6 Ways Accountants Are Helping Small Businesses Grow

Helping Small Businesses Grow

Most small business owners are used to doing much of the work themselves. It’s likely how you started and what has saved you money here and there over the years. However, a small business can quickly turn into a not-so-small business and the money side of things starts to get more and more complicated as you grow. Between hiring employees and outsourcing work, increased revenue quickly turns into increased expenses. We have six ways an accountant can help your business during a period of growth and beyond.

Updated business model

As you grow, your business model and plan are likely to change. While the beginning stages of your new business are typically about building clientele and capital to re-invest, further stages in your development are going to be more about increasing your revenue. An accountant can help you draw distinctive lines between re-investment and revenue to maximize the benefits of how you’re spending your money. With an updated vision of your business model, you can be certain that you have a strong direction for the future.

Navigating rapid growth

A growing business has different financial needs than a startup. This can be differences in financial needs as well as revenue goals. An accountant can help you prioritize your needs and goals to grow your business in the most efficient way. Rapid growth can be exciting and it’s common to try to implement new products and services. An accountant will help make decisions in areas that will provide the best return on investment during your growth period.


Sometimes growth can be a difficult thing to manage. While a larger budget is nice, it’s important to properly allocate those funds to areas of need. Your eyes can get bigger than your wallet and it’s possible to spread your money too thin. An accountant will help you identify the areas that need funding now as well as others that can wait. This makes it easier for you to make your budget more efficient and stretch your funds longer.

Part of establishing a budget is identifying the kind of help that you can afford to bring on board. A solid budget will dictate whether you’re able to bring on full-time employees or on-call contractors.

Tax help

Taxes can be confusing. With new tax laws, incentives, and rebates in place each year, it’s important to make sure that you’re checking all the right boxes. Furthermore, you can minimize the amount of taxes that you’re paying while also maximizing your revenue. Your accountant will know how to navigate your specific tax situation so that you don’t miss out on further growth opportunities.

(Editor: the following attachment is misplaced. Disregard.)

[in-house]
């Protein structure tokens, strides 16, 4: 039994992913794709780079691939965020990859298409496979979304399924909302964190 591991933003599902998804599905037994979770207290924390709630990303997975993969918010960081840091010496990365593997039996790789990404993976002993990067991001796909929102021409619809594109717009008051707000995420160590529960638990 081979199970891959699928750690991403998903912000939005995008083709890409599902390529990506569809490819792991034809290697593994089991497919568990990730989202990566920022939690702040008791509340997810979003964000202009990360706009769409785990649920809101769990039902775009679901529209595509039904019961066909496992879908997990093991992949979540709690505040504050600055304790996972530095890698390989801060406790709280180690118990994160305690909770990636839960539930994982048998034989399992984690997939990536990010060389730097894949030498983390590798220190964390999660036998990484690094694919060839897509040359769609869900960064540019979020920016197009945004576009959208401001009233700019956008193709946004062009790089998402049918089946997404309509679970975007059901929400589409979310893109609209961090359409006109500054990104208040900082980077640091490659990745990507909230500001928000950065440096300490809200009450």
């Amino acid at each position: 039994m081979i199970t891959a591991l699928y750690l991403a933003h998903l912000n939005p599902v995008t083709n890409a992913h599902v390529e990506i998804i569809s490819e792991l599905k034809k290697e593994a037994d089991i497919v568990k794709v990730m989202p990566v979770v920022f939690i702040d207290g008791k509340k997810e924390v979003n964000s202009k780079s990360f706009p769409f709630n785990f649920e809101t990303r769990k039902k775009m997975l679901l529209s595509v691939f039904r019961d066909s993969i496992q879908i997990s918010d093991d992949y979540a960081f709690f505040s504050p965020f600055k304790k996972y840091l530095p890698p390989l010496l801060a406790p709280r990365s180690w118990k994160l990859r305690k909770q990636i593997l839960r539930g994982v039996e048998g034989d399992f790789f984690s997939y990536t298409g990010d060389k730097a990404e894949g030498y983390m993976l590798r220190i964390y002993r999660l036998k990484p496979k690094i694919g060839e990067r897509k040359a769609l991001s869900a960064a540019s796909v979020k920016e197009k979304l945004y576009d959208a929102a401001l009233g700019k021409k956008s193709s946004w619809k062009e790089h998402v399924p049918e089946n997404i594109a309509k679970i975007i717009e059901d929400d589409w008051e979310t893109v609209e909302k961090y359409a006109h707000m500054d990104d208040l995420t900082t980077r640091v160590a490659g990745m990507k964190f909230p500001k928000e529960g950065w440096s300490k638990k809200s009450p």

In addition to doing taxes for you, an accountant can help with an audit. If the IRS is auditing your business, it’s crucial that you find all documentation to ensure that the IRS isn’t taking unnecessary funds from you. Your accountant will know what exactly the IRS is calling for and help you assemble the necessary paperwork to correctly document expenditures, revenue, and write-offs.

Applying for business loans

It’s possible that your business is growing faster than you’re bringing in revenue. This can be the case if you’re in need of machinery to produce more products and meet demand, your inventory can’t replenish fast enough for order fulfillment, or you have more appointments than employees who can fill them. These missed opportunities can lead to lost revenue and lost growth opportunities. A business loan can help by giving you the boost that you need to catch up to a rise in demand for your products and services.

By enlisting the help of an accountant, you can be sure to get a loan for the proper amount of money for your business without overshooting your budget and ability to repay it each month.


While your business is growing and there’s more work to be done, you’re going to need employees to help with the workload. However, part of having employees is properly compensating each and providing proper tax documentation to go along with it. Whether you have full-time, part-time, or contracted employees, you’re going to need someone who can properly distribute W2s and 1099 forms when the time comes.

While bringing an accountant in-house is always an option, you can always outsource bookkeeping services for small businesses to an accountant firm. Both have their pros and cons as an internal bookkeeper will be more familiar with your internal affairs, while a firm will have more diverse experience and be able to provide more nuanced advice for your business.

The views expressed in this article are those of the authors and do not necessarily reflect the views or policies of The World Financial Review.